She’s the only candidate bold enough to call for house prices to fall. She isn’t afraid of the NIMBYs when she addresses intensification. She’s focused on getting the disenfranchised and disinterested involved in politics, she’s an advocate for transparency and vows to simply listen.
While I see Swarbrink’s inexperience as an impediment to her being mayor, she’s given me hope around what a new generation of leaders could look like.
Here’s a report from Bloomberg that’s cause for concern:
Alex Sifakis never raised this much money this fast.
The house flipper from Jacksonville, Florida, crowdfunded nine deals totaling more than $9 million through RealtyShares over the last two and a half years. A July deal for $1 million took him just 12 hours.
“Generally, raising money takes so much time,’’ said Sifakis, 33. “This offers so much flexibility and time savings. It’s so much better than going to family offices, banks or Wall Street firms.’’
House flippers and property developers are increasingly crowdfunding — tapping the virtual wallets of anonymous internet backers on platforms such as RealtyShares, LendingHome, PeerStreet and Patch of Land. For riskier ventures, such as building new homes and buying, renovating and selling existing ones, they’re finding quick financing can be easier to get online than from banks.
That’s contributed to an increase in home flipping. In the second quarter, 39,775 investors bought and sold at least one house, the most since 2007, according to ATTOM Data Solutions.
Insurance heavyweights, IAG and Suncorp are touted to be circling Tower, waiting to gulp up the struggling Kiwi insurer. The Australian Financial Review reports:
Tower is a long-talked about takeover target. It’s digestible, has a decent market share in what is a small market across the Tasman [NZ], and was subject to what it coined an “unsolicited low ball offer” this time last month.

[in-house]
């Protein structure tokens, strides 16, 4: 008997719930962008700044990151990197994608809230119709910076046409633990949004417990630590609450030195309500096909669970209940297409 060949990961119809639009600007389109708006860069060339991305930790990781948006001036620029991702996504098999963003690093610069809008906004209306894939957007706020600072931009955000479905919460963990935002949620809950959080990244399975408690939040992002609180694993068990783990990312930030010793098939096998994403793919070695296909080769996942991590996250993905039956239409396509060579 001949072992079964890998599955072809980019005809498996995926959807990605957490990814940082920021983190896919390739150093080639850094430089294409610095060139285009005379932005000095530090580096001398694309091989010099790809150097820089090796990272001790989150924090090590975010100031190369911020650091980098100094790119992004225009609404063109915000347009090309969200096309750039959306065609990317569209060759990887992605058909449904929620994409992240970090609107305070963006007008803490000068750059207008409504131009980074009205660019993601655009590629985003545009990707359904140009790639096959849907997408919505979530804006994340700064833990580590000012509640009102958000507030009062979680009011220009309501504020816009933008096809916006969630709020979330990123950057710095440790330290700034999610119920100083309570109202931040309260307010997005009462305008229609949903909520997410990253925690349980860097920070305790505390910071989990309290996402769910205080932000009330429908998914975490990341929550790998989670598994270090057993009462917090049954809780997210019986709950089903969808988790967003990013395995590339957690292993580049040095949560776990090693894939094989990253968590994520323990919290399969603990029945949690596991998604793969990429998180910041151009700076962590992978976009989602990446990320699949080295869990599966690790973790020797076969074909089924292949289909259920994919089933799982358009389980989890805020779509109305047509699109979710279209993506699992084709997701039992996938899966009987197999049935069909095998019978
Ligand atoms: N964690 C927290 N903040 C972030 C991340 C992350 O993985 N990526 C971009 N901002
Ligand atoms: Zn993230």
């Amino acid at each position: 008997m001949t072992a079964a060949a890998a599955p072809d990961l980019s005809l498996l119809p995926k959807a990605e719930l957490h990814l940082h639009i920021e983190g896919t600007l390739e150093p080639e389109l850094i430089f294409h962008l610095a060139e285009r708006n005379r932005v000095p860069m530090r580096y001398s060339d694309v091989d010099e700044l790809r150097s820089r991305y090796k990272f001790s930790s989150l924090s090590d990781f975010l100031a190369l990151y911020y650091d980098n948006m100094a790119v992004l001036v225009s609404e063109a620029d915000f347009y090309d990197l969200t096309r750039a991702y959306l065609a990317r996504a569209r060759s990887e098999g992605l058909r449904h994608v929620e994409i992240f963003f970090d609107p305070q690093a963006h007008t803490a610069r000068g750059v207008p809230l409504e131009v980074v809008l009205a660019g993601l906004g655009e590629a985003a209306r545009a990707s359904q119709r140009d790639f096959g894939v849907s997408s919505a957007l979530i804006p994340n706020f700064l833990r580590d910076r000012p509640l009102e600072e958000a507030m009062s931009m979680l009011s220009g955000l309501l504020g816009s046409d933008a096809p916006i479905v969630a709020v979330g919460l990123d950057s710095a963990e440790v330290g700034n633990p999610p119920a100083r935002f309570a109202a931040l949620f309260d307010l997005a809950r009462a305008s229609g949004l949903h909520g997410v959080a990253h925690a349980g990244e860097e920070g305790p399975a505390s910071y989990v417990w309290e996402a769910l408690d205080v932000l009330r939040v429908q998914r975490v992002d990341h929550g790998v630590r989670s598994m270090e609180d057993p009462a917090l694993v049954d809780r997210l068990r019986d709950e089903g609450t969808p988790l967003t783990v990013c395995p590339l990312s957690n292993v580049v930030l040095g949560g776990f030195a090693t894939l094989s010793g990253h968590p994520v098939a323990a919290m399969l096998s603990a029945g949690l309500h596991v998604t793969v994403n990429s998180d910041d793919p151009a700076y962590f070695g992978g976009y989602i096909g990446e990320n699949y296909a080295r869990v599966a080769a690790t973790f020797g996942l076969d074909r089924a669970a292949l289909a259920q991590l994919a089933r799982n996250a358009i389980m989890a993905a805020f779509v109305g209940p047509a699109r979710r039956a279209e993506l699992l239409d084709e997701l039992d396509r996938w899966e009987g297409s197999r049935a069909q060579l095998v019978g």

Since then, Tower shares have dropped another 30 per cent in the past 10 trading days, following a double-bunger of bad news for investors; first it said it was increasing its outstanding claims provision relating to the Canterbury earthquakes, and then said it was in a legal dispute with one of its reinsurers.
The Australian Financial Review’s article is based on speculation and provides no hard evidence.
Yet the issue is, IAG and Suncorp already hold a combined 71% share of New Zealand’s general insurance industry. If either snatches up Tower, they’ll have another 5% market share, further reducing competition and possibly enabling premiums to be hiked.
For more on what’s been happening with Tower, see Interest.co.nz’s coverage here.
China has (unsurprisingly) refused to take Winston Churchill’s advice that “Diplomacy is the art of telling people to go to hell in such a way that they ask for directions”.
This interview with The Nation’s Lisa Owen did with the Chinese Ambassador to New Zealand, Wang Lutong, says it all.
Discussing how New Zealand might be implicated by China ignoring an international tribunal ruling against it, in regards to its territorial battle in the South China Sea, Lutong provides some interesting insights into China’s diplomatic psyche.
He uses strong language, not tip-toeing around the fact “We will do anything we can to protect our own interest and rights in this region”.
Lutong’s demeanour is also fascinating. He refuses to be rattled and is (understandably) exceptionally calculated with his words.
A bunch of the country’s young visionaries, movers and shakers are gathering at Festival for the Future this weekend. Featuring inspiring speakers, hands-on workshops, performance, and entertainment, the event is aimed at “celebrating what’s possible”. Its website says:
As the search for meaningful and purpose-driven work increases, technology transforms our lives, and our social and environmental challenges become ever more visible – never has there been a better time to re-imagine, and create the future.
Here’s a bit of light entertainment for your Friday afternoon – a throwback to Phil Goff on Jono and Ben pre the 2014 General Election. I’ll endorse Goff’s sense of humour and leave you to decide whether or not you’ll endorse his policies in the Auckland mayoralty race.